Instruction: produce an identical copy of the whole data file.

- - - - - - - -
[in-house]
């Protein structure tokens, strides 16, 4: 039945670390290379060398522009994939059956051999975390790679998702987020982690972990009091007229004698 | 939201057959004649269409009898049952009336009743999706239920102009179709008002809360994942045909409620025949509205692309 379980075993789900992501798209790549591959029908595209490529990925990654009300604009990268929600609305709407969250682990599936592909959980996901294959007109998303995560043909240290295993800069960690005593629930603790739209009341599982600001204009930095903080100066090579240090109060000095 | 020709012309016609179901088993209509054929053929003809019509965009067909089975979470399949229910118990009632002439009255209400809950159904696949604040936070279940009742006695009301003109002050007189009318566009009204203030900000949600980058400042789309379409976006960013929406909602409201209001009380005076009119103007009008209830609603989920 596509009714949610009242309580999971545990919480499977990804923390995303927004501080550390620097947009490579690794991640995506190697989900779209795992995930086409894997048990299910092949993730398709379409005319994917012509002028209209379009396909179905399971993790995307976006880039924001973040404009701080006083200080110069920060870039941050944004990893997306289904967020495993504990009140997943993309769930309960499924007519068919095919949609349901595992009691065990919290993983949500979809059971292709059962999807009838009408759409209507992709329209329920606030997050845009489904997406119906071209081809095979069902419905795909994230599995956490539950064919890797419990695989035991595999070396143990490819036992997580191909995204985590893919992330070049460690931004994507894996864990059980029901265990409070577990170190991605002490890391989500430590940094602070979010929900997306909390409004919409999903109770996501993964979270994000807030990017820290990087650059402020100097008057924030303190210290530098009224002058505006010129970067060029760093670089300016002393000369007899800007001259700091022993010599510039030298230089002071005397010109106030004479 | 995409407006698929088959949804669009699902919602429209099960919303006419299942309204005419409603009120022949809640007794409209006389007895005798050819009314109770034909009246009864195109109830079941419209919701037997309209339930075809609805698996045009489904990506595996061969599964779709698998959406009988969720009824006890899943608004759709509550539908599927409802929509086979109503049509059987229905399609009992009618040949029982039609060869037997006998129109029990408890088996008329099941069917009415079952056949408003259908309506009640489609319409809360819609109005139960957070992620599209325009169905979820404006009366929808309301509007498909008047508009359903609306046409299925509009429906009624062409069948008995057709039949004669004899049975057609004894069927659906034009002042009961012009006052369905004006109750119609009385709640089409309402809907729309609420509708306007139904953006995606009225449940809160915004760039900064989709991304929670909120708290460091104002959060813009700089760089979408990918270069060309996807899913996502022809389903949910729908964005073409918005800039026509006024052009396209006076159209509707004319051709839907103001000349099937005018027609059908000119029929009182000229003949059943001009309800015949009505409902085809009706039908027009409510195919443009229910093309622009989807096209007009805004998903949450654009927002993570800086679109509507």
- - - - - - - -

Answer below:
[in-house]
């Protein structure tokens, strides 16, 4: 039945670390290379060398522009994939059956051999975390790679998702987020982690972990009091007229004698 | 939201057959004649269409009898049952009336009743999706239920102009179709008002809360994942045909409620025949509205692309 379980075993789900992501798209790549591959029908595209490529990925990654009300604009990268929600609305709407969250682990599936592909959980996901294959007109998303995560043909240290295993800069960690005593629930603790739209009341599982600001204009930095903080100066090579240090109060000095 | 020709012309016609179901088993209509054929053929003809019509965009067909089975979470399949229910118990009632002439009255209400809950159904696949604040936070279940009742006695009301003109002050007189009318566009009204203030900000949600980058400042789309379409976006960013929406909602409201209001009380005076009119103007009008209830609603989920 596509009714949610009242309580999971545990919480499977990804923390995303927004501080550390620097947009490579690794991640995506190697989900779209795992995930086409894997048990299910092949993730398709379409005319994917012509002028209209379009396909179905399971993790995307976006880039924001973040404009701080006083200080110069920060870039941050944004990893997306289904967020495993504990009140997943993309769930309960499924007519068919095919949609349901595992009691065990919290993983949500979809059971292709059962999807009838009408759409209507992709329209329920606030997050845009489904997406119906071209081809095979069902419905795909994230599995956490539950064919890797419990695989035991595999070396143990490819036992997580191909995204985590893919992330070049460690931004994507894996864990059980029901265990409070577990170190991605002490890391989500430590940094602070979010929900997306909390409004919409999903109770996501993964979270994000807030990017820290990087650059402020100097008057924030303190210290530098009224002058505006010129970067060029760093670089300016002393000369007899800007001259700091022993010599510039030298230089002071005397010109106030004479 | 995409407006698929088959949804669009699902919602429209099960919303006419299942309204005419409603009120022949809640007794409209006389007895005798050819009314109770034909009246009864195109109830079941419209919701037997309209339930075809609805698996045009489904990506595996061969599964779709698998959406009988969720009824006890899943608004759709509550539908599927409802929509086979109503049509059987229905399609009992009618040949029982039609060869037997006998129109029990408890088996008329099941069917009415079952056949408003259908309506009640489609319409809360819609109005139960957070992620599209325009169905979820404006009366929808309301509007498909008047508009359903609306046409299925509009429906009624062409069948008995057709039949004669004899049975057609004894069927659906034009002042009961012009006052369905004006109750119609009385709640089409309402809907729309609420509708306007139904953006995606009225449940809160915004760039900064989709991304929670909120708290460091104002959060813009700089760089979408990918270069060309996807899913996502022809389903949910729908964005073409918005800039026509006024052009396209006076159209509707004319051709839907103001000349099937005018027609059908000119029929009182000229003949059943001009309800015949009505409902085809009706039908027009409510195919443009229910093309622009989807096209007009805004998903949450654009927002993570800086679109509507």